Friday, December 27, 2013

A unexpected visitor on Christmas Eve

I learned a long time ago that Christmas Eve is filled with surprises.  You never know what little unexpected thing will happen or what unannounced visit will take place. This year it happened early.  When I arrived at church in the mid-afternoon to prepare for our four candlelight services I was greeted at the door by a man with a TV news camera in one hand and a microphone in the other.  He was from the local ABC News affiliate.  He was there to ask me to comment on a local spiritual phenomenon.  Turns out that a man in town was making for himself a tie dye shirt and what should come out of the wash, but an image of the Virgin Mary!   At least that's what he was making it out to be, along with a bunch of other people.  Could it be?  Could the Holy Mother be taking the time to visit a Florida man on Christmas Eve?   The newsman wanted my opinion. 

It had to have been a slow news day.
Truth be told, I had been tipped off by our administrative staff that this reporter would be waiting for me.  So I had a little time to think about what I might say.  What's a Presbyterian pastor to make of an appearance of the Blessed Virgin on a tie dye shirt?  I resisted the temptation to pass the buck to my colleagues across the street at the Catholic church and instead took a crack: "Who am I to invalidate the appearance?" I said.  "I learned long ago not to pass hasty judgment on anyone's spiritual experience."  Of course every ounce of me wanted to say the whole claim was hogwash.  Talk about a Rorschach moment gone bad! In my mind I scoffed just as I would have scoffed at Mary's story of the angel and the shepherds' story of the angel and Joseph's story of the angel.  Those things don't happen that way, my 21st century mind was eager to shout.  But, of course, that was exactly what I was preparing to tell 3000 people over the course of the next 8 hours -- that they do!!  Am I speaking out of both sides of my mouth?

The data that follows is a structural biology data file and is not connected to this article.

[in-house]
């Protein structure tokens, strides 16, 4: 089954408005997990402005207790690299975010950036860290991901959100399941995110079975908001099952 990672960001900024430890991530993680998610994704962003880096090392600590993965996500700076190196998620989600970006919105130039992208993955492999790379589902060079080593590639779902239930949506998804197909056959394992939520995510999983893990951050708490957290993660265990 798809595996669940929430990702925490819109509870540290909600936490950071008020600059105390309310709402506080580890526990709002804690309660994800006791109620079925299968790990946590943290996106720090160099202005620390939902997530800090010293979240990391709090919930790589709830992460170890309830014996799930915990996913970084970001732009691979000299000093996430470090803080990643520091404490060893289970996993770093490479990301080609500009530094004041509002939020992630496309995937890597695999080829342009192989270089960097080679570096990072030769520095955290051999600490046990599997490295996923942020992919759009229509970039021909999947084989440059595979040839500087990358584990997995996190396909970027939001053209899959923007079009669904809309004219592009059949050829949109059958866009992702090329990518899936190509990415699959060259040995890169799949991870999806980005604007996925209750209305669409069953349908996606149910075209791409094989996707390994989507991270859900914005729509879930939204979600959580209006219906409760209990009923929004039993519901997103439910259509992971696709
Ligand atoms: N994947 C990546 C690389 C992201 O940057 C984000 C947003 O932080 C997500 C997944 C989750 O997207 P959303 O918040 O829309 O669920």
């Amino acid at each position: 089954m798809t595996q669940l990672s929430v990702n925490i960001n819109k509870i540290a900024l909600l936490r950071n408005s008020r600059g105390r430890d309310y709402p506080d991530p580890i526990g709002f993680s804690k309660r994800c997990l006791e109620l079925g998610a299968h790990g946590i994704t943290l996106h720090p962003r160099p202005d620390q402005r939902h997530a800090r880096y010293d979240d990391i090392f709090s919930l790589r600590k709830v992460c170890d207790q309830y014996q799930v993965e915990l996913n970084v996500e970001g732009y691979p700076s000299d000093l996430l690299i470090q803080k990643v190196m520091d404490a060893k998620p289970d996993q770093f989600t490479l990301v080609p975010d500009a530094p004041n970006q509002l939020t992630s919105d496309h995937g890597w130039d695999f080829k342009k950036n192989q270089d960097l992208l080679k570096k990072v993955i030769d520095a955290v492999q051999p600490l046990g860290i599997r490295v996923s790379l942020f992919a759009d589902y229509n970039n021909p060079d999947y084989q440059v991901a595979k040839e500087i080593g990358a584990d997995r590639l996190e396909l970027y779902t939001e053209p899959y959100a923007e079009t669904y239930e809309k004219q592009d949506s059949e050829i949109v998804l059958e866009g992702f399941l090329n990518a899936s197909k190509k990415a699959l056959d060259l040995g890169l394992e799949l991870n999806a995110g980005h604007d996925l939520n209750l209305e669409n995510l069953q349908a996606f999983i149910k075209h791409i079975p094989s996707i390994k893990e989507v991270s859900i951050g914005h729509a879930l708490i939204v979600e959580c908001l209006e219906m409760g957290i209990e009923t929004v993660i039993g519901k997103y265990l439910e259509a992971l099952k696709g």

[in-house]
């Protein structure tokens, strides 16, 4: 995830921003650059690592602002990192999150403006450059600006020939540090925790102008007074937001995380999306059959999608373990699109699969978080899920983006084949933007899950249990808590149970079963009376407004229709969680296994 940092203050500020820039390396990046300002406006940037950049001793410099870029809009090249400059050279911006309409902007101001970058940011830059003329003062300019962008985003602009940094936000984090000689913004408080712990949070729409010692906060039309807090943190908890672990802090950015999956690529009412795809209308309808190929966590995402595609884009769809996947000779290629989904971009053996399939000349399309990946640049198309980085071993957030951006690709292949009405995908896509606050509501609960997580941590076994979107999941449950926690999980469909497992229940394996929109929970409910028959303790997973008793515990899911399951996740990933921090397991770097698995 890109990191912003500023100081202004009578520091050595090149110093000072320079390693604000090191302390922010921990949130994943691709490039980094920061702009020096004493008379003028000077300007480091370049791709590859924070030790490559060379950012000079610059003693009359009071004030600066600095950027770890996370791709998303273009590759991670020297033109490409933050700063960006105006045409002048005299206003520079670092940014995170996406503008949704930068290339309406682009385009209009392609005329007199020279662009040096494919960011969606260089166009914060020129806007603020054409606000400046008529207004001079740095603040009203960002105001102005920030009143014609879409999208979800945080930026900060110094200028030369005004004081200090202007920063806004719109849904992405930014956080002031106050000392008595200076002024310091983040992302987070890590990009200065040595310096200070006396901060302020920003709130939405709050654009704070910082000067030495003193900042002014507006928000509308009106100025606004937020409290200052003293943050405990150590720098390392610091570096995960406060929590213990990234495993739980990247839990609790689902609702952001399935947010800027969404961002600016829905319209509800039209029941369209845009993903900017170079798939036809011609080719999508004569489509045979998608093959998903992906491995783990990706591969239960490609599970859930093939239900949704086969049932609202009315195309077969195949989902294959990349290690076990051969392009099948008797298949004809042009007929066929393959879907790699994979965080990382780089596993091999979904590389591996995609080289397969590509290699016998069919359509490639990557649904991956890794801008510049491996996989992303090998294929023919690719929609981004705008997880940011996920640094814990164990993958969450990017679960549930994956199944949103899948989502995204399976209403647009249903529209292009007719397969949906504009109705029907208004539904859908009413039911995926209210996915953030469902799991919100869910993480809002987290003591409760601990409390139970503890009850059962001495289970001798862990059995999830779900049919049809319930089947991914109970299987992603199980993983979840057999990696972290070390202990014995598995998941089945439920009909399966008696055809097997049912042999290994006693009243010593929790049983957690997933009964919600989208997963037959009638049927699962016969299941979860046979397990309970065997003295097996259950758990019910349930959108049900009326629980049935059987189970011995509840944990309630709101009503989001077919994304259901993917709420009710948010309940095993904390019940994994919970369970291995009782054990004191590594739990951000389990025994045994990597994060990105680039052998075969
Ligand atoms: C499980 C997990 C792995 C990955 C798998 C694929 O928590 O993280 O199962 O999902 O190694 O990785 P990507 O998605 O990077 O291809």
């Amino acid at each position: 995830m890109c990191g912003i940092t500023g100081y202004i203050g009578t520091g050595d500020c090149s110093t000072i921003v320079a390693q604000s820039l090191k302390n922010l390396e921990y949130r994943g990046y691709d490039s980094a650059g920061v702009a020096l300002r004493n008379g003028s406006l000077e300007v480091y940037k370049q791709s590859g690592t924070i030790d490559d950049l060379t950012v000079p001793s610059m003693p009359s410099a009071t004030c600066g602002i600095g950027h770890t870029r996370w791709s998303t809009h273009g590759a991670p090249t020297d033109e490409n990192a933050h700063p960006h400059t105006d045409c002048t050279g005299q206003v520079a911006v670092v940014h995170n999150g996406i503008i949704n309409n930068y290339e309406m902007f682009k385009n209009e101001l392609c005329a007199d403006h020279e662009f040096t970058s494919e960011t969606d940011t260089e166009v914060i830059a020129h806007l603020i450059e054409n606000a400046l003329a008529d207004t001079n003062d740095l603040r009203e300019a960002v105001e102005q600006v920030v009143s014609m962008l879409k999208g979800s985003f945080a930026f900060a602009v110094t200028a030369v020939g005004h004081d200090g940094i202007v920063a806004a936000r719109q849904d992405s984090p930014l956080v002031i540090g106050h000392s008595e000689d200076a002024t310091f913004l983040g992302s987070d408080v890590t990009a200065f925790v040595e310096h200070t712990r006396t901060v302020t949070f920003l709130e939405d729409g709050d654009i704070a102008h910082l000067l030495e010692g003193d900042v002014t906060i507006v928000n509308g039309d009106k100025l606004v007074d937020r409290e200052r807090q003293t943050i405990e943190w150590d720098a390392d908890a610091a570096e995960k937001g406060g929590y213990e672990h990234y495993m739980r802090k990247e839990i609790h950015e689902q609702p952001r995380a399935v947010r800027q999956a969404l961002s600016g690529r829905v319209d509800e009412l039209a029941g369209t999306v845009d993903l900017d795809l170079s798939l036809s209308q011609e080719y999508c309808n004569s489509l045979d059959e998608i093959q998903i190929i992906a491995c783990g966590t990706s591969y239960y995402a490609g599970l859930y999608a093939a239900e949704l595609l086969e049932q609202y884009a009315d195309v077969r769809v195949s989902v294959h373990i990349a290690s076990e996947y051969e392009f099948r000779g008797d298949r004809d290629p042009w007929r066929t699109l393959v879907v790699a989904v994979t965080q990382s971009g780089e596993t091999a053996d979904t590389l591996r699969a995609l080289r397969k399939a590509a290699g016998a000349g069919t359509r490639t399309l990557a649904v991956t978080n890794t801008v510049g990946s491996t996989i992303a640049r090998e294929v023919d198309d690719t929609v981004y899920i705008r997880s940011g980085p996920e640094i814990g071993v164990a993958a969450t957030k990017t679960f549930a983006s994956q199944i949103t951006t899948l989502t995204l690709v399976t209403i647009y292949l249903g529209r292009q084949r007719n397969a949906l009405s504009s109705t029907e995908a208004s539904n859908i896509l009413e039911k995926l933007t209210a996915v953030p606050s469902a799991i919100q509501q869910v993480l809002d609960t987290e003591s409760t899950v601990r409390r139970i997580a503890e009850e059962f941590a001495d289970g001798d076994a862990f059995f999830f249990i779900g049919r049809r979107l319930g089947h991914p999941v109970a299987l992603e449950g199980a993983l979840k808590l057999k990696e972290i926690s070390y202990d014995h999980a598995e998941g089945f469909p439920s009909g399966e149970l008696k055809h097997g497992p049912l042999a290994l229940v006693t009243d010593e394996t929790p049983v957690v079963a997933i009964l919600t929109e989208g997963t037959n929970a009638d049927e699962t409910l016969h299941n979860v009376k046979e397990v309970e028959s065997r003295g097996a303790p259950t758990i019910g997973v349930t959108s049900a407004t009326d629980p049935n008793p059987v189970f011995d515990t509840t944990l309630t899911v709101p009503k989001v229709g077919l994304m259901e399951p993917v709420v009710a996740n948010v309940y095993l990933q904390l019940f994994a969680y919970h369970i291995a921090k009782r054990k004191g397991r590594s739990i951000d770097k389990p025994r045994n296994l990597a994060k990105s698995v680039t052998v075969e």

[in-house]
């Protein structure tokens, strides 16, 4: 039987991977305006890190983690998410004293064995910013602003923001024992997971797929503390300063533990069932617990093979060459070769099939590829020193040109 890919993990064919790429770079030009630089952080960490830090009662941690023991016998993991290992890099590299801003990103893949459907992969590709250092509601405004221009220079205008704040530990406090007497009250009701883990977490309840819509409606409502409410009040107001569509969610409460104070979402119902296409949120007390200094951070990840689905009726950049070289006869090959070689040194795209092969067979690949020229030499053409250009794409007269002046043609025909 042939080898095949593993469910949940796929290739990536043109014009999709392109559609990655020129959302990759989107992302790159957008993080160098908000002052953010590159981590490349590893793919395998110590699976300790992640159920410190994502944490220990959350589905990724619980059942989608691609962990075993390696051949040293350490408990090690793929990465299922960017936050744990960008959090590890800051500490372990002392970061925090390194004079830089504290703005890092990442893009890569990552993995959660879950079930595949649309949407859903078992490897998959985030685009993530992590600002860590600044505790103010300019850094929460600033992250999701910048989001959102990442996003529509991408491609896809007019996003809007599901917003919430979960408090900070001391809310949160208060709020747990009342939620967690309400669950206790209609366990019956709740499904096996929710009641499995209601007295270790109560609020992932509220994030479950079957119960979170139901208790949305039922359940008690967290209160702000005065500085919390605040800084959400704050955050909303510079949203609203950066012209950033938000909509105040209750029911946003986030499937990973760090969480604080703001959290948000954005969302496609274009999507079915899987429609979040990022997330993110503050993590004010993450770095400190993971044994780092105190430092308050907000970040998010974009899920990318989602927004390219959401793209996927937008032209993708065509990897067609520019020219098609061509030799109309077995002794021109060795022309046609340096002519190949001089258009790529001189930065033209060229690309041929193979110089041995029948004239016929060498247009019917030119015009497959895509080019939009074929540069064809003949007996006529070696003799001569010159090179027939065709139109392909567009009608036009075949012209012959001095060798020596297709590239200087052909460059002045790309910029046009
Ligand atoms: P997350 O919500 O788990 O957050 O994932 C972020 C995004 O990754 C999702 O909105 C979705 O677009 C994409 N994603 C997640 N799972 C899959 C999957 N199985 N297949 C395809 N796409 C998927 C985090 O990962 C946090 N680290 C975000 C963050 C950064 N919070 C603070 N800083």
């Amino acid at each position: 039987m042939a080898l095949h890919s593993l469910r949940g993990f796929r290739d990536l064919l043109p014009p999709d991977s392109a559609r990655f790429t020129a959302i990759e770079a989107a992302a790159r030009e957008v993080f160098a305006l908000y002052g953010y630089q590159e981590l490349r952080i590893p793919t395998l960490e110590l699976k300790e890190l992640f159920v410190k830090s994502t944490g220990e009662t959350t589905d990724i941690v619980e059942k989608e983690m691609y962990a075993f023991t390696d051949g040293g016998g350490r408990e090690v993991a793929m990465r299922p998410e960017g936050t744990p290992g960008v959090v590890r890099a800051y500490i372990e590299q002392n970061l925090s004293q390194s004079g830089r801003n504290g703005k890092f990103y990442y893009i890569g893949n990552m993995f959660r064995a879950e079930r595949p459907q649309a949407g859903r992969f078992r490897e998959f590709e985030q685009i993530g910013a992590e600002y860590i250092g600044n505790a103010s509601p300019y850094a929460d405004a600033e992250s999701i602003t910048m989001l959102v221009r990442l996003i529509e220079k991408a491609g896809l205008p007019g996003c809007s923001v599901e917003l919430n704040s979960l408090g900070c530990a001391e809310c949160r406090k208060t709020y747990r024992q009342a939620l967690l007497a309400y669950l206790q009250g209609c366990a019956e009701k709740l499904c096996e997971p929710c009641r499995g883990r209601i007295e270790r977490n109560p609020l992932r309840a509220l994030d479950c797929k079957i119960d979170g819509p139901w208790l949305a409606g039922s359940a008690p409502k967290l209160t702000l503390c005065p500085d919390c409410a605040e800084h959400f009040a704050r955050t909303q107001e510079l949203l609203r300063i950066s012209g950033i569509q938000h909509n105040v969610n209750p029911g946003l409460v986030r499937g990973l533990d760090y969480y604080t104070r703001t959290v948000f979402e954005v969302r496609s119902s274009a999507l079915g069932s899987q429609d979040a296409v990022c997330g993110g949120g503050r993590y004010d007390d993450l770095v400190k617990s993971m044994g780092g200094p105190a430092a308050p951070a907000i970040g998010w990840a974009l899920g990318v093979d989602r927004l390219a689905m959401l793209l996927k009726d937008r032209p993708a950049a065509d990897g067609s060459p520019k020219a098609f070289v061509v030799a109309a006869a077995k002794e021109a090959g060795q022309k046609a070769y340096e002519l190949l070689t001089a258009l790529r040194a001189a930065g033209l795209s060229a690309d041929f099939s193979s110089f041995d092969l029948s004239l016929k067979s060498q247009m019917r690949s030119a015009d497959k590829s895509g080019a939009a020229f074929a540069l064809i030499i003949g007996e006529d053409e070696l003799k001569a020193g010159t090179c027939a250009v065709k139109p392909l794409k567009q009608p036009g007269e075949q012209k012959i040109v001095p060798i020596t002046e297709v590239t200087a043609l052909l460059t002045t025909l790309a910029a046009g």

Then came the epiphany.

The gospel preached on Christmas Eve is not just a story of appearances, it's a story also of responses.  Every Christmas character has a response to the most unusual sightings. Mary ponders these things in her heart.  The shepherds return glorifying and praising God.  The wise men go home by another way.  Something strange has happened and you can see it in the behavior of the witnesses. Their lives look a little different as a result.  For my tie dye friend the validation won't come from what folks see in the design, but from what they see in the man.

It's the way it's always been.  Christmas takes on believability not from the familiar carol tunes and pretty crèches, but in the behavior of those who've been to the manger. 

The Gregorian calendar does us a great favor when in just a week after visiting Bethlehem we are launched into a new year.  It's the time to start down a different path.  It will be our response more than our claim that will help folks to see that Christmas is more than just coincidental tie dye.  

Sunday, December 22, 2013

Christmas Without Taking the Credit